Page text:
Doug Lemov's field notes

Reflections on teaching, literacy, coaching, and practice.

03.01.24Seeing Change: Harmony’s Artifact Study System

Studying implementation with network leaders

As we’ve shared in our first and second posts, we were fortunate to partner with Harmony Public Schools as they endeavored to deliver high quality professional development systems focused on Lesson Preparation for 300+ instructional leaders across 60 campuses.  In this post Dan Cotton and Dillon Fisher discuss how they worked with Harmony to develop and refine systems to constantly assess how professional development was shaping outcomes in the classroom:

One key to successful organizational change (in organizations both small and large) is to build strong systems for studying progress.  Successful professional development is more than a sequence of events; it also has to include a process for self-study and learning. 

For example, school leaders need to be able to answer:

  • What’s going well? What are the opportunities?
  • Where are early Bright Spots that can be used to set the bar and build momentum? 
  • What are we learning about what it takes to make change in our organization?

One key action we undertook with the help of some incredible leaders at Harmony, was to co-build an Artifact Study System to provide us with this source of feedback. We’ve broken down our analysis of this tool into two pieces: 1) the Artifact Collection System itself 2) lessons learned from studying artifacts leaders submitted.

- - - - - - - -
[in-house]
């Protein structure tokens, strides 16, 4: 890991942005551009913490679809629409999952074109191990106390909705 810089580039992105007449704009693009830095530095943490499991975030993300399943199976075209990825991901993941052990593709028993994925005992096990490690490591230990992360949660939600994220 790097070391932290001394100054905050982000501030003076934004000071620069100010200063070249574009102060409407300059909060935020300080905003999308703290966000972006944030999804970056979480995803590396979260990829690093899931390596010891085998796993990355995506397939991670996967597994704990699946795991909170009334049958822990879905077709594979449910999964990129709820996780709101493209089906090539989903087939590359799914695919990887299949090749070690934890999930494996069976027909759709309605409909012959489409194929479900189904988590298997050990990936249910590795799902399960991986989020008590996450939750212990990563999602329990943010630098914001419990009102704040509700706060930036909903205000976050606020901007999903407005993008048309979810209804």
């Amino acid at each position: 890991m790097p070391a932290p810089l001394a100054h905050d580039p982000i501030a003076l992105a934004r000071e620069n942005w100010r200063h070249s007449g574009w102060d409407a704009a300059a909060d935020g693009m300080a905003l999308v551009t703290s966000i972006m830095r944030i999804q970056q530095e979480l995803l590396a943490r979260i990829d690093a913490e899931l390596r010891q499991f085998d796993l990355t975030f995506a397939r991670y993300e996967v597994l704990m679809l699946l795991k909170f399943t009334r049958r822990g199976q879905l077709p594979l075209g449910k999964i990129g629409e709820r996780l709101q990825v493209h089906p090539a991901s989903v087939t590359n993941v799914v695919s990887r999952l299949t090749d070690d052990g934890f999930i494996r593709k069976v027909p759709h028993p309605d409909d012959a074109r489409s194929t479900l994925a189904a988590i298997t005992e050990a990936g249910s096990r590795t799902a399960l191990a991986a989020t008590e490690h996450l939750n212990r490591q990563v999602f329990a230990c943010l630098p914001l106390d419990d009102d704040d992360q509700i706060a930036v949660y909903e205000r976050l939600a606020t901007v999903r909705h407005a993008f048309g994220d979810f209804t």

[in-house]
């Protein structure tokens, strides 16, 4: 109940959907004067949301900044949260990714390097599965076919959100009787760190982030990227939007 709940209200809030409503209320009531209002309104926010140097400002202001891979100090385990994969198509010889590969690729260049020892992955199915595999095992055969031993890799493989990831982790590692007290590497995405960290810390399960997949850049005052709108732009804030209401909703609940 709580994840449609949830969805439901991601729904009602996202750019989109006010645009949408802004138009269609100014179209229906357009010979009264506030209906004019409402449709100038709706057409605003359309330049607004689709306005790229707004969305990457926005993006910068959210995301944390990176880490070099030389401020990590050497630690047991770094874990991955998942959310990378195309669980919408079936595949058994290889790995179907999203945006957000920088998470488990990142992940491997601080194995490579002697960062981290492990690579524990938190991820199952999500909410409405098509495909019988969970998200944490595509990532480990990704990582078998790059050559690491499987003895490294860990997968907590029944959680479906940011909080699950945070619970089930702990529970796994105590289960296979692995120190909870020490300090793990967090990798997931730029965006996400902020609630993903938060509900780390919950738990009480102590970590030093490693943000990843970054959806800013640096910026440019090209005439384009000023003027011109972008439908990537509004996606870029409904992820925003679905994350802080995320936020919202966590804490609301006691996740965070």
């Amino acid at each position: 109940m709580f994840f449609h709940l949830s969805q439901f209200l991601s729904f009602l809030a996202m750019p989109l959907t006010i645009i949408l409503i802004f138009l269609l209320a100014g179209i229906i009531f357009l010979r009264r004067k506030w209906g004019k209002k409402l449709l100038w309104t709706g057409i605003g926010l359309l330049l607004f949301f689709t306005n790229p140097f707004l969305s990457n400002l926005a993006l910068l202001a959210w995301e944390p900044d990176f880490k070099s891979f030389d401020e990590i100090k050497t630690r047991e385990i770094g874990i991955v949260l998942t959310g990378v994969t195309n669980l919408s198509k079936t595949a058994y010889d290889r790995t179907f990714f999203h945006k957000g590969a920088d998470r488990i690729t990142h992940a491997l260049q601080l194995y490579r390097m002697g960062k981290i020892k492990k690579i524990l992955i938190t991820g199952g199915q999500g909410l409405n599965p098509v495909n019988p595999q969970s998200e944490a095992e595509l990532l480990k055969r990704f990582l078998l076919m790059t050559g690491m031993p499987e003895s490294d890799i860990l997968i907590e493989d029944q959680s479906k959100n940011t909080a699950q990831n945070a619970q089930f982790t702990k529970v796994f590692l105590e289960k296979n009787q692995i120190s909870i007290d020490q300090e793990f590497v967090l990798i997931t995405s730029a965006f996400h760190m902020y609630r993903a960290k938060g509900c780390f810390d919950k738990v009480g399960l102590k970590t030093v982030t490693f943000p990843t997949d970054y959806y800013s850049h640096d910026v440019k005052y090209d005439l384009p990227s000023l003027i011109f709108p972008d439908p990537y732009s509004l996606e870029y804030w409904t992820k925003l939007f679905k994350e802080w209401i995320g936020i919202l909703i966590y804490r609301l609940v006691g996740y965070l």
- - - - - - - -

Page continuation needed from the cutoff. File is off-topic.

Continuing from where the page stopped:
Artifact Collection System

Before Harmony could study the reality of Lesson Preparation, they first needed an effective way to gain regular access to the preparation and execution of their leaders without visiting 60 campuses each month. The Artifact Collection Form is a digital form that allows instructional leaders to submit their meeting preparation, a video of the coaching meeting, and the final Lesson Preparation that they co-produced with their teacher. Here are three lessons we learned about the system itself:

  1. Keep Artifact Collection Predictable: Instructional leaders at Harmony were regularly engaging in Lesson Preparation coaching meetings but remembering to film and submit them was a new practice. Harmony built a Scope & Sequence at the beginning of the year to keep submissions predictable and clear for leaders. One set of artifacts, due monthly, seemed to be a cadence that felt possible for leaders. How do we know? A sample month led to 734 submissions.
  2. Make The Process As Simple As Possible For The People Submitting: While the number of artifacts turned in monthly means the system was large and complex, Harmony succeeded by keeping the process as simple as possible for leaders submitting their work. When it was time to share evidence of their implementation, instructional leaders accessed a simple Google Form that asked leaders for their name, campus, and role, and then an upload button to help them connect the leader preparation, video, and teacher lesson prep from their Google Drive to the form. It looked like this: